I have invited author Jacqueline Seewald to visit us and talk about her very entertaining Kim Reynolds series. Stay tuned because at the end of this interview Jacquie will be giving away a copy of The Truth Sleuth to one lucky commenter.
Jacquie, most mystery readers love to have librarians in the stories they read. How/why did you decide to make Kim Reynolds, a psychic librarian/sleuth?
It started some years ago while I was working as a librarian. I taught English for a number of years, including Creative Writing courses at both the high school and college level (RutgersUniversity). I also taught Expository and Technical Writing at the college level. Then I got another graduate degree at Rutgers and worked as an academic librarian and later an educational media specialist.
I became intrigued with “inferno collections” during the time of my library studies at Rutgers and while working at Alexander Library. A PrincetonUniversity library professor spoke at a symposium for MLS students on the topic. His enthusiasm was infectious. I eagerly took notes. (An inferno collection is a group of banned books considered inappropriate for general public display and reading. Often these were books deemed salacious and kept separate or hidden.)
I thought the concept of a modern day inferno collection would make a unique frame for a mystery. That’s how the first novel in this series came into being. The amateur detective of my novel is an academic librarian, Kim Reynolds. She tries to discover who has murdered her friend and the reasons behind the crime. At the same time, she is trying to demystify her own troubled past which is shrouded in guilt and family secrets. Because of the nature of the crimes, it seemed appropriate that Kim would have certain psychic abilities. However, she makes most of her discoveries through deductive logic, examining and following clues as do most detectives. Kim is actually a reluctant sleuth as well as a reluctant psychic.
I understand this book is part of a series. Could you tell us a little about how the series came about?
Five Star/Gale originally published THE INFERNO COLLECTION in 2007. Sara Paretsky liked the novel and gave it an excellent blurb/recommendation which appeared on the cover. Librarians also liked the novel and it received very good reviews. It later came out in a large print edition. The book is now available as an e-book in all formats. Harlequin Worldwide Mystery will publish a paperback edition in April 2013.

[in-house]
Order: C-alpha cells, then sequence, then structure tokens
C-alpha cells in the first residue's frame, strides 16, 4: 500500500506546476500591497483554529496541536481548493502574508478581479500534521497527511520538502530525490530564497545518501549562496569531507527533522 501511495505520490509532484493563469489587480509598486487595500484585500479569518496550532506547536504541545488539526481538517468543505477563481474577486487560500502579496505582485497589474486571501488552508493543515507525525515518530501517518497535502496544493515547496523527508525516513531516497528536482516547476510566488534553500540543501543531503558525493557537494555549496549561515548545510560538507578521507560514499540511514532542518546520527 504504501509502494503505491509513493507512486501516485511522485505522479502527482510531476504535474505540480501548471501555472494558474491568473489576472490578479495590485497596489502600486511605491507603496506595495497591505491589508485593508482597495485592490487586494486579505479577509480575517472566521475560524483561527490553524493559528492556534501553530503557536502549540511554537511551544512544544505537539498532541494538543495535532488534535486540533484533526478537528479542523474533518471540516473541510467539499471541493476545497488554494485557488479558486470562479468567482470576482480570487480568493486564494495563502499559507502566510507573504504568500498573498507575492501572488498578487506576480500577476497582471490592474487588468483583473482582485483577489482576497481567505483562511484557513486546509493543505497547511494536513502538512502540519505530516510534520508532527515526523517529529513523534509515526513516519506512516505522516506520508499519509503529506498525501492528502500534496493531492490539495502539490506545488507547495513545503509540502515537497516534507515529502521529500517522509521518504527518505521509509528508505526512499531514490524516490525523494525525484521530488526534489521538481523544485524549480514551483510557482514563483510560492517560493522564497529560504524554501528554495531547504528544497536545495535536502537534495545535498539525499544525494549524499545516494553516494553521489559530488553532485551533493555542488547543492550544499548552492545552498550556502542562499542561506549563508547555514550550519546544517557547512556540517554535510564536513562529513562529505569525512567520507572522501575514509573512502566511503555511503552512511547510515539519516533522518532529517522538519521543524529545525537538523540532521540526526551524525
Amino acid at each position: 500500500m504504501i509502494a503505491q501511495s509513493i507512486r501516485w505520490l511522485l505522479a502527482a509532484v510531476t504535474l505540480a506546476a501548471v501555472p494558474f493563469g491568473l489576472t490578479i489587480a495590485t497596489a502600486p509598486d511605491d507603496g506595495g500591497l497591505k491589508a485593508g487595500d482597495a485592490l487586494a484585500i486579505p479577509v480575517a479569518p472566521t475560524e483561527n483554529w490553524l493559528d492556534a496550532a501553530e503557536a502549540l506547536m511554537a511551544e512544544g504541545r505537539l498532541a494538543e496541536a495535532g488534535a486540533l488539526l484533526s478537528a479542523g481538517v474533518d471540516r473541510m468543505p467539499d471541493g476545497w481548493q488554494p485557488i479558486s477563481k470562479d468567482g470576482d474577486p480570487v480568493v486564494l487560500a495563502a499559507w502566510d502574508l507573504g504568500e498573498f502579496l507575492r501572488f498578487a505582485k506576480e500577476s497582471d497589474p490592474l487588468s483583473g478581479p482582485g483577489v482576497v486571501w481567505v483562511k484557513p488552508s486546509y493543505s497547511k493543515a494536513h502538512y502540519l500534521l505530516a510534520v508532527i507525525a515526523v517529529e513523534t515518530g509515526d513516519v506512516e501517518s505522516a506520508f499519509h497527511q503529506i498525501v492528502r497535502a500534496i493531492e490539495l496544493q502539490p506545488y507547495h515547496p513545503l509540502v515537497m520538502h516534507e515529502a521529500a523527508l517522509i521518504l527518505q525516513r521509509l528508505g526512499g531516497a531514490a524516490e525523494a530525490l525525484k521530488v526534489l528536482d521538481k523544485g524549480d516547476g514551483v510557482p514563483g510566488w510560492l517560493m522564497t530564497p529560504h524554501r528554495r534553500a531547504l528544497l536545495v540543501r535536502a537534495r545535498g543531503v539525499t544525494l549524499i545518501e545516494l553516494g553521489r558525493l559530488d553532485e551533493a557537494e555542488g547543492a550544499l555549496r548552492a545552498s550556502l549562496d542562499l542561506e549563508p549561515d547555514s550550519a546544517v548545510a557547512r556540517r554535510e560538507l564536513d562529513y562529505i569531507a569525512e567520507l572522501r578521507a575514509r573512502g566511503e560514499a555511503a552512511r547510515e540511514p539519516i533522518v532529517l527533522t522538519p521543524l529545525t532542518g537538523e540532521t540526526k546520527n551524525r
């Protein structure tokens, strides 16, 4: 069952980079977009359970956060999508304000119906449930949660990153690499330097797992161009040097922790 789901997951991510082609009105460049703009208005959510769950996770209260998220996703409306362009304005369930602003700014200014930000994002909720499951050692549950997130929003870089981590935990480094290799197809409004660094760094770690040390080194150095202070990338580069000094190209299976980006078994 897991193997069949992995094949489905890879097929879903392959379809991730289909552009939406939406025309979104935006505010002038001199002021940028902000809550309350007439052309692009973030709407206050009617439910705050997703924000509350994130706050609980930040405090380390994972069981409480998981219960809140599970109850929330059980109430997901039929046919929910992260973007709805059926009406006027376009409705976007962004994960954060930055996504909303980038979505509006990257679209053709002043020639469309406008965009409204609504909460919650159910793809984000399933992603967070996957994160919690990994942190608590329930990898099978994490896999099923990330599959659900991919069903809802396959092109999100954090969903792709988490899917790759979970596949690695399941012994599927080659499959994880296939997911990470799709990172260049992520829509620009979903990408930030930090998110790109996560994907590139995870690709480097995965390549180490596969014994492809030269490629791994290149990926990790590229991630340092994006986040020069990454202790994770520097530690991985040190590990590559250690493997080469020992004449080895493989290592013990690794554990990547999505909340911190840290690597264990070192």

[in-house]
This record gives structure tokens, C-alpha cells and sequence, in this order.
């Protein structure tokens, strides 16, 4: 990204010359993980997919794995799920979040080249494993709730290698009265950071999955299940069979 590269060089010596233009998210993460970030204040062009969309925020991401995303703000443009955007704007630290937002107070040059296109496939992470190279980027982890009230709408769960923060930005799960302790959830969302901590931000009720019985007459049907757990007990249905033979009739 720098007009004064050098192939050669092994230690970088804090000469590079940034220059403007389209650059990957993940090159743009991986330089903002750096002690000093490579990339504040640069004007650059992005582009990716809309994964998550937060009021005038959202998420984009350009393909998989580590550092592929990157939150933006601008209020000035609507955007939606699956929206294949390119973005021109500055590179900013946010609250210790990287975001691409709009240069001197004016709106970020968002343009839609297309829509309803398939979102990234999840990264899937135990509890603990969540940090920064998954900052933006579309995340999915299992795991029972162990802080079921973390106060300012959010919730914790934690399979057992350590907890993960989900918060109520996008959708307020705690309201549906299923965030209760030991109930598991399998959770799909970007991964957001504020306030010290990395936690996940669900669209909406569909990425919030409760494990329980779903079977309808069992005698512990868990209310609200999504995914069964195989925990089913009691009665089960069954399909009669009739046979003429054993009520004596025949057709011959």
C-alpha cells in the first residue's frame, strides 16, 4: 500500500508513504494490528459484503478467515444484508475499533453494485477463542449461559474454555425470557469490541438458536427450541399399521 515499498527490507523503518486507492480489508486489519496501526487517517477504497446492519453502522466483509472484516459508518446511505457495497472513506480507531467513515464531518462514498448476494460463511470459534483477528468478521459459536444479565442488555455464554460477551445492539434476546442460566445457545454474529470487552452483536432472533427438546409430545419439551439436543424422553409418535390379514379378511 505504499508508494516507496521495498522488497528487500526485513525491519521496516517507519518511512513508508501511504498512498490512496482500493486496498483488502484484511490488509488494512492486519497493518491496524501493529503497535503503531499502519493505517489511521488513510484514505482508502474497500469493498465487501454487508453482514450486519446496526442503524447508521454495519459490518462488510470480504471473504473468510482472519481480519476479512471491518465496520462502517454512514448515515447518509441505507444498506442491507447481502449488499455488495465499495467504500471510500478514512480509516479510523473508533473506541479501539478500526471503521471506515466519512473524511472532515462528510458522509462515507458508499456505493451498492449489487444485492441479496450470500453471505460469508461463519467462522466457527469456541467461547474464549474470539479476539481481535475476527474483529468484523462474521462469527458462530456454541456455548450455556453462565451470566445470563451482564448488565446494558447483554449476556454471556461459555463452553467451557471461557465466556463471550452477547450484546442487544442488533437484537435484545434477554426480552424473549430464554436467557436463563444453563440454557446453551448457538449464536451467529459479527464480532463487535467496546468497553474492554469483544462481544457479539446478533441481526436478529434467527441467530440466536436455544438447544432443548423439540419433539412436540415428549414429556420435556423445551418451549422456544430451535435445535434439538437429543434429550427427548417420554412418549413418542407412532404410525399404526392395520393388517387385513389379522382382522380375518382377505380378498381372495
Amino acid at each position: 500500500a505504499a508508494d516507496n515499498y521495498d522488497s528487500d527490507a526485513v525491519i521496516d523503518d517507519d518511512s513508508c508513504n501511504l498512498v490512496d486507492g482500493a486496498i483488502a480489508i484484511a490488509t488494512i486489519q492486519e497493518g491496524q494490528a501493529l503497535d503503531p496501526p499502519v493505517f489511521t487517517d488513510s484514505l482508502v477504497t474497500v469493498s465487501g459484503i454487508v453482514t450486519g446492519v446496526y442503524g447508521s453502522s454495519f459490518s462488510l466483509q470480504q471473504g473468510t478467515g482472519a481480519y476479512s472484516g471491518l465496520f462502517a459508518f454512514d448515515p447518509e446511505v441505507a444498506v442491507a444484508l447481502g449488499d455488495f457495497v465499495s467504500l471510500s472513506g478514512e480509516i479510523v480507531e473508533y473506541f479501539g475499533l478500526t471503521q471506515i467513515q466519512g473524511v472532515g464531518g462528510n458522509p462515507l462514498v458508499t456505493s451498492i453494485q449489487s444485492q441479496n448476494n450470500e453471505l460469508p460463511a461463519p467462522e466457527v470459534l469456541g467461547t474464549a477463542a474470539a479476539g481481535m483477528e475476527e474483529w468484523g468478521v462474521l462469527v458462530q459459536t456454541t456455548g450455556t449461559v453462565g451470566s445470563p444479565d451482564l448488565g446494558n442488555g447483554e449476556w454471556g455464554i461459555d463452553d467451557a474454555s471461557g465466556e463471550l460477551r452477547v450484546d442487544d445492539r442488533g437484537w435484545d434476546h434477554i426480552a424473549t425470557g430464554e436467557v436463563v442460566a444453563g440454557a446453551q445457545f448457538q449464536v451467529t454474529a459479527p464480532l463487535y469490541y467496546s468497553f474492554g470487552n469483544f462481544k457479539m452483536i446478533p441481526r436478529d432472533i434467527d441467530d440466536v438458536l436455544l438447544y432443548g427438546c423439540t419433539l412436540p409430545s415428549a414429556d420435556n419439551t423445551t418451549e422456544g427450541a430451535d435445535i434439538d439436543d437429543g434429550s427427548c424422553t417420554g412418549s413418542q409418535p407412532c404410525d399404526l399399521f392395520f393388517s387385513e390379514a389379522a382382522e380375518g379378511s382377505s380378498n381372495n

Because THE INFERNO COLLECTION did well, I decided to write another novel featuring Kim Reynolds. The second mystery novel in this series, THE DROWNING POOL, was also published by Five Star/Gale, came out as an e-book, and was published by Harlequin Worldwide Mystery February 2012. Again, there were very good reviews.
Five Star/Gale published THE TRUTH SLEUTH, the third novel in the series, both in hardcover and large print editions. It was well-reviewed by BOOKLIST and LIBRARY JOURNAL. Harlequin Worldwide Mystery has just published the novel this month in an inexpensive paperback edition. You can find out more about it, including reading a free excerpt here.
Can we expect to see more of Kim?
I’ve just finished writing THE TREACHEROUS WIFE, the fourth novel in this series. Hopefully, it too will be published. I think it’s the best book yet in the series.
What made you decide to mix mystery and romance instead of writing just one or the other?
I wanted to create characters that were well-rounded and had actual lives beyond solving mysteries. Kim is realistic in that she has many good qualities but also certain character flaws. She becomes involved with police detective Mike Gardner in THE INFERNO COLLECTION. That relationship develops and changes through the series, just as it would in real life.
Jacquie, thank you so much for spending this time with us today and I know our readers are excited to be able to try for a chance to receive a free copy of The Truth Sleuth by commenting below. Dear readers, please remember to include contact information, in case you are the lucky one!
Comments will close on Friday, January 25th.